Grant Avenue Elementary School
BRONX NY 10456 Map
Grant Avenue Elementary School
Located on a quiet street in Morrisania, not far from Yankee Stadium, Grant Avenue Elementary is a new school off to a promising start. Founding Principal Kristin Erat opened the school in 2009, in the building that used to house now-closed CIS 166. The school is a welcoming place where all children enjoy special activities like art, theatre and dance.
Lots of colorful artwork hangs on the walls in Grant Avenue's corner of the building, showcasing students' creative art projects, like clay monster creations made by kindergartners. In core subject classes, children sit with their desks in clusters of four and quietly focus on their work while the teachers cycle through the small groups to give the children instruction and guidance. We also saw kids huddled together on their classroom rugs, attentively listening to their teachers read aloud or explain a lesson.
The school is co-located with Bronx Early College Academy for Teaching and Learning, a 6-12 school, and Science and Technology Academy: A Mott Hall School. Grant Avenue does have separate classrooms for art, dance, social studies and theatre and some time in the shared gym for P.E. class. But, unfortunately, the school does not have a schoolyard, so recess is always indoors. Half the school has recess before lunch; the other half plays in classrooms that double as playrooms after they eat. Since her students are indoors all day, Erat says she tries to make sure they are physically active during the day. For example, Erat says, some teachers practice yoga with their students. On the day of our visit, the third graders were on a field trip to a wolf conservatory.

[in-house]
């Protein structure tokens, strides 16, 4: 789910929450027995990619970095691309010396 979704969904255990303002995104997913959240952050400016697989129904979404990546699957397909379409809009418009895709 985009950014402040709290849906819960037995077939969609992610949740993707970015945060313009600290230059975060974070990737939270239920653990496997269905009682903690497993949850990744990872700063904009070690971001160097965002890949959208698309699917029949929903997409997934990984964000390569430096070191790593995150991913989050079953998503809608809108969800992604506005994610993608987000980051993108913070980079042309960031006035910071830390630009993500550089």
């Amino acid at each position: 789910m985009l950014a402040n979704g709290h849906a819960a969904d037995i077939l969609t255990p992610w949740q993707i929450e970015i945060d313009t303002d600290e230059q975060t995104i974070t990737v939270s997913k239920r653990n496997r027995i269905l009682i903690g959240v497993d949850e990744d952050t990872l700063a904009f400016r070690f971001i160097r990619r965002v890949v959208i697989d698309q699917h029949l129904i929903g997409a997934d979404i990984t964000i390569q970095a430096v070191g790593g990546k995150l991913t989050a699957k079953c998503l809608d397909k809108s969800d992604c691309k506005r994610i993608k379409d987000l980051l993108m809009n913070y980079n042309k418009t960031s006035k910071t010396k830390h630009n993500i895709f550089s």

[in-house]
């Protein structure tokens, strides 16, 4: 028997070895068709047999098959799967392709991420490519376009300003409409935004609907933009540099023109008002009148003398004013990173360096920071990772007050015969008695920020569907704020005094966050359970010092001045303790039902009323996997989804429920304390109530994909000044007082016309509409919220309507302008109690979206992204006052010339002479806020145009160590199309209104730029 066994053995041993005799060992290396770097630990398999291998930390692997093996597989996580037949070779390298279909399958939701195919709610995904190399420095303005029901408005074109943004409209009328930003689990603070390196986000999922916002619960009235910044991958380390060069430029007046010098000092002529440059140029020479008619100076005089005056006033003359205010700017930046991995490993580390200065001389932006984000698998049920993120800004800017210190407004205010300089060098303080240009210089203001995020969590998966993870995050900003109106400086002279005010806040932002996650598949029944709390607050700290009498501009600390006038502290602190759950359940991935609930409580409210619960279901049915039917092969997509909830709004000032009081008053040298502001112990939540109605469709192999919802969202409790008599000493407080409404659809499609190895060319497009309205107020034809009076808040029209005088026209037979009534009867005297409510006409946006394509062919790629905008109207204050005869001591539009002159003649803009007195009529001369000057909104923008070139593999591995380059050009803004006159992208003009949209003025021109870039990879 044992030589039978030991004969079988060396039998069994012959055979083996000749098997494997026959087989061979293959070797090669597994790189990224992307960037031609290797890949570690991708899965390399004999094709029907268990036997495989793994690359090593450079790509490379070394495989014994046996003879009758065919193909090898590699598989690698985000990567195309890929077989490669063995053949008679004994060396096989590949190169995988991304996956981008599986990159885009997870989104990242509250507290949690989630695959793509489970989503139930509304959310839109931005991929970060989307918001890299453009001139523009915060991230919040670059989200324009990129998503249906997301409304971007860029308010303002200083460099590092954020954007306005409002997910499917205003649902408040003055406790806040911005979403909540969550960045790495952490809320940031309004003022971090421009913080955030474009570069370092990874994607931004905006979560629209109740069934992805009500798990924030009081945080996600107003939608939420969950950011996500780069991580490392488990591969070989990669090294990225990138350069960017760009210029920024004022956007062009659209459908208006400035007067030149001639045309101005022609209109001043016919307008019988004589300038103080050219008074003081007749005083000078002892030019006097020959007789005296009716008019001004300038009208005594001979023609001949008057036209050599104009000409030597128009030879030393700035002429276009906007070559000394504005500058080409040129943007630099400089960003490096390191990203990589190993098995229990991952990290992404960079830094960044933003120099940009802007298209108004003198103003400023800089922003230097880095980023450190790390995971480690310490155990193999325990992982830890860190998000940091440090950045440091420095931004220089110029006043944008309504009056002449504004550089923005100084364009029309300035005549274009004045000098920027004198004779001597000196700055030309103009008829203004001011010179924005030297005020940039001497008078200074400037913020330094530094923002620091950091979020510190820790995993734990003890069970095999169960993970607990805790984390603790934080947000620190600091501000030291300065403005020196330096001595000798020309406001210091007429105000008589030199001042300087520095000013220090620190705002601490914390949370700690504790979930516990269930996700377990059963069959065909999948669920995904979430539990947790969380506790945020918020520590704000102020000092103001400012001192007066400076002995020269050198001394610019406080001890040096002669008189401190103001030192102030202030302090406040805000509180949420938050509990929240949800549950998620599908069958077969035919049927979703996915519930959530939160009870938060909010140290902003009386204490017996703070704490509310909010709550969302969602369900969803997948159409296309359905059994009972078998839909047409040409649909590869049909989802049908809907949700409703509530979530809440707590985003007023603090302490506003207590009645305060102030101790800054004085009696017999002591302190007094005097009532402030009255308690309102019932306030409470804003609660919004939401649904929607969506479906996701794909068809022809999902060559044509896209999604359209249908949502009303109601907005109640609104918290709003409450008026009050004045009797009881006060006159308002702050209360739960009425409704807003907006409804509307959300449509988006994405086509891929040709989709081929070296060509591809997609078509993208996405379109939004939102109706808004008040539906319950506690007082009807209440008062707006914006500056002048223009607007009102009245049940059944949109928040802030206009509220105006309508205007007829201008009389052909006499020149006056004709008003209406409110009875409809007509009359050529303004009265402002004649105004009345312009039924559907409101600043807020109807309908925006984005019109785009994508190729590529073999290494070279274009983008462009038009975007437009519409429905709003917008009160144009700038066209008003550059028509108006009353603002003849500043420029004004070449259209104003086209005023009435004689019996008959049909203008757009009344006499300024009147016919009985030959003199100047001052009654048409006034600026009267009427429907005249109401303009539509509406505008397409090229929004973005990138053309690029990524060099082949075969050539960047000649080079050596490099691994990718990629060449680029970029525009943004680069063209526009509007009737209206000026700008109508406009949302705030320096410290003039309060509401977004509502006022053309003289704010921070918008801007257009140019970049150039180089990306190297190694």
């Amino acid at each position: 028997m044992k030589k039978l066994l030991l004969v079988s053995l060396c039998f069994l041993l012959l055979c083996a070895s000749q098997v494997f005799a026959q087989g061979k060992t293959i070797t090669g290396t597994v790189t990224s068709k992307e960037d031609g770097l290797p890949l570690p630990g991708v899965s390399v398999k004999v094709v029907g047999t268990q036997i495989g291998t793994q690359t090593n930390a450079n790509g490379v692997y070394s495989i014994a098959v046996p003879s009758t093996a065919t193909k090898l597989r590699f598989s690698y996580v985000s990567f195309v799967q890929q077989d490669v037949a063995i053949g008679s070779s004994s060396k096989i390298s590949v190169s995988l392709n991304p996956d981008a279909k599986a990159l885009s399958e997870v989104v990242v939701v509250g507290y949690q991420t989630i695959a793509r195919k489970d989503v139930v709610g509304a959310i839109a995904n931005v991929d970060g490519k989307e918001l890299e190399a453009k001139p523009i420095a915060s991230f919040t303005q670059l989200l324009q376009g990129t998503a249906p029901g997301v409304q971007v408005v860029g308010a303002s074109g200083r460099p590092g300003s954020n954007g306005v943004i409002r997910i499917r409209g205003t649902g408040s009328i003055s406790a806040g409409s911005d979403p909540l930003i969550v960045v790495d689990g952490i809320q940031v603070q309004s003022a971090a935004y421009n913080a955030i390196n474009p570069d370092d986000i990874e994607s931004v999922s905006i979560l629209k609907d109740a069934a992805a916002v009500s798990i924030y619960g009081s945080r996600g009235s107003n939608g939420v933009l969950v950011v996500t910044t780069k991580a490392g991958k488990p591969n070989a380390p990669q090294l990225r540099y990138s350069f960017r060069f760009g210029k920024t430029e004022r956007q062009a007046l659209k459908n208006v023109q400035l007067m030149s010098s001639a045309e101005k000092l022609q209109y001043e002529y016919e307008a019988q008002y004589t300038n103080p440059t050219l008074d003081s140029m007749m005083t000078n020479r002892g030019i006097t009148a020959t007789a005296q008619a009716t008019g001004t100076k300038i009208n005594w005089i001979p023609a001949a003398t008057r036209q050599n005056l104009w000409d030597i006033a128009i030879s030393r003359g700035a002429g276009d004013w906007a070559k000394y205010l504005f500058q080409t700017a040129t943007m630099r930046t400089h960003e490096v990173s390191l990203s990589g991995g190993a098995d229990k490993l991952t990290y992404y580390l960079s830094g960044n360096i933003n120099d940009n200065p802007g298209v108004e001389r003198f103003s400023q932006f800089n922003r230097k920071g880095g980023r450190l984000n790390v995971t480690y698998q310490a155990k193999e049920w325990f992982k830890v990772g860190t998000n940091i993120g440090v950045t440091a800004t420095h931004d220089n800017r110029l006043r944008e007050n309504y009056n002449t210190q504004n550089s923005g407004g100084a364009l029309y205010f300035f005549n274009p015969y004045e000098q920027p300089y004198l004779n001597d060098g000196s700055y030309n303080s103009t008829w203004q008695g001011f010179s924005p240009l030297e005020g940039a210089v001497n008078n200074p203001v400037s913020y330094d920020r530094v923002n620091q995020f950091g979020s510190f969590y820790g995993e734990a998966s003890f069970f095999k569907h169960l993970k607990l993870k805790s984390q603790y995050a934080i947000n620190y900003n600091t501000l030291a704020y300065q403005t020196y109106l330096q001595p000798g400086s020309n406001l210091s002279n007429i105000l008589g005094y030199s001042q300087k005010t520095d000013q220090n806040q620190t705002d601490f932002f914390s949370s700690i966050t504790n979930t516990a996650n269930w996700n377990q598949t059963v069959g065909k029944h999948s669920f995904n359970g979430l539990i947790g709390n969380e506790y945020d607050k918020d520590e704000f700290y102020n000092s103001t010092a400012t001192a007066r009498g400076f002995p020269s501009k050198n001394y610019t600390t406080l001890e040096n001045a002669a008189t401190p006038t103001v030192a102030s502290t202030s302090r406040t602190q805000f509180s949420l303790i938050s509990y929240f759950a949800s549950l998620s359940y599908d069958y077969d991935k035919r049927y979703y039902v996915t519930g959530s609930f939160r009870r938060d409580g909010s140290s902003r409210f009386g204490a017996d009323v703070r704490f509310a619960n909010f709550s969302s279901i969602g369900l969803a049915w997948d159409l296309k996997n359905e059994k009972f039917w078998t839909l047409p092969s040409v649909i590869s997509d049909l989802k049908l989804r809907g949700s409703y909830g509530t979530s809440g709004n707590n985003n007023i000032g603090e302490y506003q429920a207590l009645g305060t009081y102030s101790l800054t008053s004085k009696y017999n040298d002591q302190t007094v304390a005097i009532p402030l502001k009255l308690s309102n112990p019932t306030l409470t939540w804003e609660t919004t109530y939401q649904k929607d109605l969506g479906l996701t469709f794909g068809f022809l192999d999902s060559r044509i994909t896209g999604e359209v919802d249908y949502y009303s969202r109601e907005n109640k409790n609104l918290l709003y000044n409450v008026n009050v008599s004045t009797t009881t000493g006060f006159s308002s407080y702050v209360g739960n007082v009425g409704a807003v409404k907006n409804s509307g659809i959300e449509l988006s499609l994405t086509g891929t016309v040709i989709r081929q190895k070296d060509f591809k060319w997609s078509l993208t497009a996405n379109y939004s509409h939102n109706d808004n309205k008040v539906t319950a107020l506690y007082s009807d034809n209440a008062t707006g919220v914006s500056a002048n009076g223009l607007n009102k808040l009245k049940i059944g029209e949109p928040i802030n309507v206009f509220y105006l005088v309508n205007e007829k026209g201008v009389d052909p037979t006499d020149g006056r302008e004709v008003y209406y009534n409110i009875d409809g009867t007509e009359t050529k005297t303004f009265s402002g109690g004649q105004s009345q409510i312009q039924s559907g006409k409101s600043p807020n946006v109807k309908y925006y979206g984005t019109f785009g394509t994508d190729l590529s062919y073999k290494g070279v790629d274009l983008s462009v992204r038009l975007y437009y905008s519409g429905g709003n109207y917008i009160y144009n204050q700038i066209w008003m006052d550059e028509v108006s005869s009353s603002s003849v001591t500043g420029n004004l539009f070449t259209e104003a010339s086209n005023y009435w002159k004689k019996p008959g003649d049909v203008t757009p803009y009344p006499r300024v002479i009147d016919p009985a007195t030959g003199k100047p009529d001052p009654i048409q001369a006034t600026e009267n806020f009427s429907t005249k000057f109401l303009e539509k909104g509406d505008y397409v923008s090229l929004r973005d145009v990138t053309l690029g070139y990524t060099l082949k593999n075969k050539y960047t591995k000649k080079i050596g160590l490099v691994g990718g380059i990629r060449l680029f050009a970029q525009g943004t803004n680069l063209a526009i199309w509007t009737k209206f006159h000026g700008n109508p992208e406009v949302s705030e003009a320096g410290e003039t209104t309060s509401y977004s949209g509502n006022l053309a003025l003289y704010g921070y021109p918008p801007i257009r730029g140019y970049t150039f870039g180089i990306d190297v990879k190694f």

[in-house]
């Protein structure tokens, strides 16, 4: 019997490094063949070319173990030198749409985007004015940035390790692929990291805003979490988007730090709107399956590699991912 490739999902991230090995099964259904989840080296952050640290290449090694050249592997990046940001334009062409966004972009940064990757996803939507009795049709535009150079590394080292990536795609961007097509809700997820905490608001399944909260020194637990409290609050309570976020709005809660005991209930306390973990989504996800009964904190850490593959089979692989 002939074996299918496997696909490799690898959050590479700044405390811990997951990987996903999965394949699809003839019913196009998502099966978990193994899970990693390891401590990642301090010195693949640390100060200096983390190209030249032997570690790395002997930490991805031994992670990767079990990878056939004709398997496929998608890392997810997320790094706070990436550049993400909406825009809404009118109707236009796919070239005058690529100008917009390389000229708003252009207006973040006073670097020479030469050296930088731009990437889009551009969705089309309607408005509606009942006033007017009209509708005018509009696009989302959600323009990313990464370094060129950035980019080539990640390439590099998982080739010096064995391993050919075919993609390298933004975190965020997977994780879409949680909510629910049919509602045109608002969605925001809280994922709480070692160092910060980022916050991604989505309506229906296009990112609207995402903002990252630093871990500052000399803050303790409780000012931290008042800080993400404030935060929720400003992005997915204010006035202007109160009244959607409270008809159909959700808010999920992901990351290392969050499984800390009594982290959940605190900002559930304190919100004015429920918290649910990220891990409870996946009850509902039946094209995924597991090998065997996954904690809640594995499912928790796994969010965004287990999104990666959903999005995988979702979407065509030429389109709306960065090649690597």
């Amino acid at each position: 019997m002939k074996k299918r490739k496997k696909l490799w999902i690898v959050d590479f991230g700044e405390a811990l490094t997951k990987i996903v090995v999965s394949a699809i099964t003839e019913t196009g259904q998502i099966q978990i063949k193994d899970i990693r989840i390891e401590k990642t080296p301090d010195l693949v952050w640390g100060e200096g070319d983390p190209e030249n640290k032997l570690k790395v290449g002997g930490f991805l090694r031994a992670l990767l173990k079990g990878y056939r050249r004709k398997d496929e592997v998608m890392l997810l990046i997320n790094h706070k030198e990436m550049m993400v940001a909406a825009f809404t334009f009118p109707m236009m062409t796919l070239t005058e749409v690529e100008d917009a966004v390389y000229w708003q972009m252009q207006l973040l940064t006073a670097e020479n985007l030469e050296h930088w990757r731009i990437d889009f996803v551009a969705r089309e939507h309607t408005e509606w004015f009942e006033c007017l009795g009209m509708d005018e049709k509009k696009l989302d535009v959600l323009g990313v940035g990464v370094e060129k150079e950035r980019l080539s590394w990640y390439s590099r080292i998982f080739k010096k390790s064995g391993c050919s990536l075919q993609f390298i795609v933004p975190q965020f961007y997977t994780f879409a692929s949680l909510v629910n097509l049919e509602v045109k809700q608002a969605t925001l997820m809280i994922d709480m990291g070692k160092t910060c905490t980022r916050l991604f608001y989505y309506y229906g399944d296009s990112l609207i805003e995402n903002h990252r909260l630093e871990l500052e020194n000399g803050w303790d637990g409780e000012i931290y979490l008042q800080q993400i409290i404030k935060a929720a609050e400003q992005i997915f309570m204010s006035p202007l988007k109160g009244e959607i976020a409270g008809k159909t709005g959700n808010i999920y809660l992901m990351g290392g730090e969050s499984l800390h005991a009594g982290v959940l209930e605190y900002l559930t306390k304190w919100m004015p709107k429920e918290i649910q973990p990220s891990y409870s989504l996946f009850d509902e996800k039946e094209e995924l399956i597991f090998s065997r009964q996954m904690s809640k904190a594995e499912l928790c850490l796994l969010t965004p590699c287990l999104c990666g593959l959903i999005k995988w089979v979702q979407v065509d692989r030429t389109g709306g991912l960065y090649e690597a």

Erat, a former 5th-grade teacher, says she founded Grant Avenue Elementary because she "loved teaching" and wanted to extend the lessons she learned in the classroom to create a school (read more about her philosophy in this SchoolBook interview). One of her goals is to bring the whole family together to enable academic success. She wants students' parents or guardians to visit the school at least four times a year. As of January 2012, Erat says, more than one in five families had already met her goal of four visits during the school year. Parents get ID cards from the school and swipe in at the main office so Erat can keep track of visits. Parents and teachers gave the school extremely high marks on the 2011 Learning Envrionment Survey.
Students we saw in Grant Avenue's dual language Spanish program were engaged, but the school is struggling to find the right mix of students. In 2012, four out of five children in the program were native Spanish speakers. Ideally, half the children in the program would speak English at home and the other half Spanish.
At the time of our visit, Grant Avenue had kindergarten through 3rd grade. The school will continue to add a grade to both dual language and general education each year until in 2014.
Special education/ESL: At the time of our visit, the school offered both self-contained and SETTS classes. The principal says the school may offer collaboratively taught classes – a mixed class with special education and general education students – in the future, instead of SETTS, depending on enrollment. English as a Second Language students may receive language services in class or outside the classroom.